PROSECUTOR HIGHLIGHTS DEFENSE EXPERT’S ERRORS
At the beginning of the cross-examination of Mladic’s witness Zorica Subotic the prosecutor highlighted a number of errors in her reports. Subotic denied in her expert reports that the Bosnian Serb army was to blame for the attacks on civilians during the four-year siege of Sarajevo. The accused was cautioned for inappropriate behavior
On the first day of the cross-examination, the sixth day of Zorica Subotic’s evidence, prosecutor Weber spent most of the time critiquing the three reports Subotic has produced. The defense ballistics expert denied in her reports that the Bosnian Serb army under the command of the accused Ratko Mladic was to blame for the artillery terror campaign against the citizens of Sarajevo. The prosecutor suggested that the expert based her conclusions on erroneous premises. The expert’s findings were contrary to the prosecution's evidence on the four years of artillery attacks on Sarajevo. This evidence was for the most part based on the findings of Bosnian investigation teams.
The first argument proffered by the prosecutor is that the findings made by the police in the immediate aftermath of the artillery attacks were more reliable than the conclusions reached by the expert witness and her colleagues based on war-time photos and videos and a visit to Sarajevo in 2010. Subotic replied that it was ‘all we had’and dismissed the suggestion that it was impossible to reach valid conclusions based on this kind of evidence.
In her first report on the shelling Zorica Subotic concluded that the shell that killed 26 and wounded 108 persons in the bread queue in Vase Miskina Street on 27 May 1992 hadn’t been fired from the Bosnian Serb military positions. According to Subotic, the projectile came in from the distance of about 100 meters, which meant that the BH Army was responsible for the attack. The Bosnian Serb military positions were about 1,700 or 1,800 meters away from the place of impact. According to the prosecutor, the witness's conclusions were based on the erroneous application of firing tables because she failed to take into account the height of Mount Trebevic. Subotic rejected the allegation. The prosecutor went on to present an intercepted conversation between Milosav Gagovic and a VRS colonel by the name of Cada, which occurred on 27 May 1992. Gagovic was the commander of the JNA 4th Corps in Sarajevo. In the conversation, they say that a shell fired from Mount Trebevic killed five persons near the Faculty of Economy. Vase Miskina Street is located in that part of Sarajevo. The witness told the prosecutor that she did not have access to that exhibit when she was drafting the report.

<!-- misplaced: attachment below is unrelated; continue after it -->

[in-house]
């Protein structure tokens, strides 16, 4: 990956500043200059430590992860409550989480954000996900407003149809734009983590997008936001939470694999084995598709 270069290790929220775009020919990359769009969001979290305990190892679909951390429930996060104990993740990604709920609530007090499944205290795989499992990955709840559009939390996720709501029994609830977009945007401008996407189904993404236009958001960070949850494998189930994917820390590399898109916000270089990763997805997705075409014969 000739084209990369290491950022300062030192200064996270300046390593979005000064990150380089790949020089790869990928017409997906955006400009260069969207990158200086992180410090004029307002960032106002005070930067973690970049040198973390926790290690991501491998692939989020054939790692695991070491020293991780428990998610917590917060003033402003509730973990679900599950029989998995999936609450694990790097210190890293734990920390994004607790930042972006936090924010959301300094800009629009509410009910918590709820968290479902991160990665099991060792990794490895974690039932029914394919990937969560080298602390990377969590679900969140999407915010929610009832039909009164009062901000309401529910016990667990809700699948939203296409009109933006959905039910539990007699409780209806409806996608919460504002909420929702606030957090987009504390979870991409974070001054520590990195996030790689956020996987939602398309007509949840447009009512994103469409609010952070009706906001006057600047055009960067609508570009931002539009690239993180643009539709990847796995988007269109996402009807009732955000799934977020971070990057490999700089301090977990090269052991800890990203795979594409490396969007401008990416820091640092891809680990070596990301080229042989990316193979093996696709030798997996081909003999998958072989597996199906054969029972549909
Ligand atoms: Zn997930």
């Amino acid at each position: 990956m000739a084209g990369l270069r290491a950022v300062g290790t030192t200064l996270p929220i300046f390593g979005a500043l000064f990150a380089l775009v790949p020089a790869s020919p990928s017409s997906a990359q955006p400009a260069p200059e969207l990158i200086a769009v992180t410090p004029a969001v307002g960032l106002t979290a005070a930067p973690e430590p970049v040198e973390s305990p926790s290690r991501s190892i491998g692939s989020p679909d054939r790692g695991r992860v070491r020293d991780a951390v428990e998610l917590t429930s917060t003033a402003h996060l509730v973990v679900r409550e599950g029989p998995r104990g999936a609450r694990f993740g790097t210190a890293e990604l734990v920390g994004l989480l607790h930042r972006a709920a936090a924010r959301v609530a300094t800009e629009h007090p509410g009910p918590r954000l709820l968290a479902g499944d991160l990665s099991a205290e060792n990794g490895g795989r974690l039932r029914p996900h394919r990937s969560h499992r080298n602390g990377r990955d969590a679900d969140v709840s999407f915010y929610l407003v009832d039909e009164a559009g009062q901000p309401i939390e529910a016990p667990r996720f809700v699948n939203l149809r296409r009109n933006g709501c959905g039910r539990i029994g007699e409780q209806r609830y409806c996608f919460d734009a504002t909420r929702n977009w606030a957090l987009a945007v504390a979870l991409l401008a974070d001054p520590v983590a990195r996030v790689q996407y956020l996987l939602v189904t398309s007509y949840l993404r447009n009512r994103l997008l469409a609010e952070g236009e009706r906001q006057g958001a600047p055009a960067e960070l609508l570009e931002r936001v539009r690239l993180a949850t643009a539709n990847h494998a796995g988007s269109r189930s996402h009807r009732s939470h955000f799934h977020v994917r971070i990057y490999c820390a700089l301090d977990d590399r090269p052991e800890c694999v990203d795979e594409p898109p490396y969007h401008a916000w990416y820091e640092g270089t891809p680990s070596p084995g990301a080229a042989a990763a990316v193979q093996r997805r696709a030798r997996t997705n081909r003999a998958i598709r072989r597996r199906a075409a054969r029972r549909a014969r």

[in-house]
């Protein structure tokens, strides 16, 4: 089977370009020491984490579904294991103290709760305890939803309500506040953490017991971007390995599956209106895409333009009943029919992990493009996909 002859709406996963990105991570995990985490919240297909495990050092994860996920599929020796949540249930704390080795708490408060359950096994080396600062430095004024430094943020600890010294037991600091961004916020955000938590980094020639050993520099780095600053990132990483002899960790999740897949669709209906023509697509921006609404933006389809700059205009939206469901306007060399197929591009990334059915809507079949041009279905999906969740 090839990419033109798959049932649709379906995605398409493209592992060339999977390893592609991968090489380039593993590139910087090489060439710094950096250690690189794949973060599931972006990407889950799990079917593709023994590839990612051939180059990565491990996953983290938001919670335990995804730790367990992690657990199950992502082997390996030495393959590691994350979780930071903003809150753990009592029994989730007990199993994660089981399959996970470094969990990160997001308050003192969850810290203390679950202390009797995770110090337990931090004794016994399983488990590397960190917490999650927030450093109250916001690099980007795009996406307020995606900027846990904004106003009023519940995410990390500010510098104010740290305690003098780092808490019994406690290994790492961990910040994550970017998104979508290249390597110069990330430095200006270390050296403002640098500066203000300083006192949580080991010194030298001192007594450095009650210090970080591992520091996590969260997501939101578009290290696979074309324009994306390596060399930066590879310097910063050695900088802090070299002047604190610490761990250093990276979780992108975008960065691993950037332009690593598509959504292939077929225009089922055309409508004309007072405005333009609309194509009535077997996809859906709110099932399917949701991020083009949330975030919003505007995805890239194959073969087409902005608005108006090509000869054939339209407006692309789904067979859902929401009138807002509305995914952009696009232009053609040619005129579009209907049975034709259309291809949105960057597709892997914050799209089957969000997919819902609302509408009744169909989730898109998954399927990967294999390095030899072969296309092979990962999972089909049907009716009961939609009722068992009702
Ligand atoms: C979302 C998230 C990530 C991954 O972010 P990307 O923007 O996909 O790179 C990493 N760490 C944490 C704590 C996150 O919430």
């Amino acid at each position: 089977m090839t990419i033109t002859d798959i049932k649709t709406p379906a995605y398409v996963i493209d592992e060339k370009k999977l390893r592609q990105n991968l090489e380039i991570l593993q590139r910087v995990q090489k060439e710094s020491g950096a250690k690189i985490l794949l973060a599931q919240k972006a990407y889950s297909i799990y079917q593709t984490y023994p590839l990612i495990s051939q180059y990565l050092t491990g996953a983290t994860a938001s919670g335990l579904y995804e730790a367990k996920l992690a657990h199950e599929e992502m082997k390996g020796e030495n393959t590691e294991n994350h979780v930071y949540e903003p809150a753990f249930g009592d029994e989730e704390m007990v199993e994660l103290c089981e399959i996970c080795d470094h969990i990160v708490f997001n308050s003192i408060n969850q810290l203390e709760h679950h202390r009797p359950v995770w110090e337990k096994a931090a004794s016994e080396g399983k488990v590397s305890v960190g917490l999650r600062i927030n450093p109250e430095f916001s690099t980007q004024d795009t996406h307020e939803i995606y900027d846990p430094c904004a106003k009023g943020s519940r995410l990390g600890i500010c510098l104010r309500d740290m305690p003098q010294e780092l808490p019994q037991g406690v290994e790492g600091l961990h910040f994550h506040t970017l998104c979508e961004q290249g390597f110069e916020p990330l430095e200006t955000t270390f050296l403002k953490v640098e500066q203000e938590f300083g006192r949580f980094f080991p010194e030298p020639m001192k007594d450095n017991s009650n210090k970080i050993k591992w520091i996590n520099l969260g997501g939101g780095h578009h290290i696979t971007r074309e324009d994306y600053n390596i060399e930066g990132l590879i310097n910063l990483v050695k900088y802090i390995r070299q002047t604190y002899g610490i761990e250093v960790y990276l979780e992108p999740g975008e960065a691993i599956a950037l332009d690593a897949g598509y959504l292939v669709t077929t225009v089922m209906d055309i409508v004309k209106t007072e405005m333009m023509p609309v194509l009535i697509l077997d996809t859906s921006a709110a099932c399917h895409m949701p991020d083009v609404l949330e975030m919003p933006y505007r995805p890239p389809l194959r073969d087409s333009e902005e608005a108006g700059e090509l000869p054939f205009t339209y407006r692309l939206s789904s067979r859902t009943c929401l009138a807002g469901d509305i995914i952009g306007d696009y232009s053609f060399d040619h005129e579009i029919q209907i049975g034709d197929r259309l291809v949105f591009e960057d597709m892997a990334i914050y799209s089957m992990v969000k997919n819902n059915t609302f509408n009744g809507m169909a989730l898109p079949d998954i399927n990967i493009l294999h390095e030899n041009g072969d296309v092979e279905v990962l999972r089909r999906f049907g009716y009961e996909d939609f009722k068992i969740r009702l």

Contesting the prosecution’s argument that modified air bombs, used by Mladic’s army in the last year of the war to attack Sarajevo, were highly indiscriminate weapons, Subotic said the accuracy of modified air bomb ‘was comparable to rocket artillery weapons’. In a bid to corroborate her allegation, the expert noted that the firing tables were produced before the weapons came into use. The tables were updated in 2001 in the Military Technical Institute in Belgrade where Subotic was employed, she said. Mirjana Andjelkovic Lukic, who was Subotic’s colleague at the Institute and worked with her on the expert reports, said in her evidence in Radovan Karadzic’s defense that no firing tables for modified air bombs had ever been made in the Institute, prosecutor said. If any tables had been made, Andjelkovic Lukic would have had to know about them. Mladic’s expert witness didn’t want to contradict her colleague but was nevertheless unwilling to retract her claim.
At the very end of the hearing today, Mladic made loudly commented against the Registrar’s decision not to allow a visit from Mladic's ‘war-time friends’who have ‘come from afar to see him’, as Mladic's lawyer Stojanovic explained. Presiding judge Orie stressed that the defense knew it all too well that a motion could be filed to appeal against the Registrar’s decision. At the same time, the presiding judge reprimanded the accused for his loud comments in the courtroom and for communicating with the visitors in the public gallery. ‘Your behavior is always contrary to what is expected of you’, Judge Orie warned Mladic. The trial continues on Monday.
- Case : Mladic
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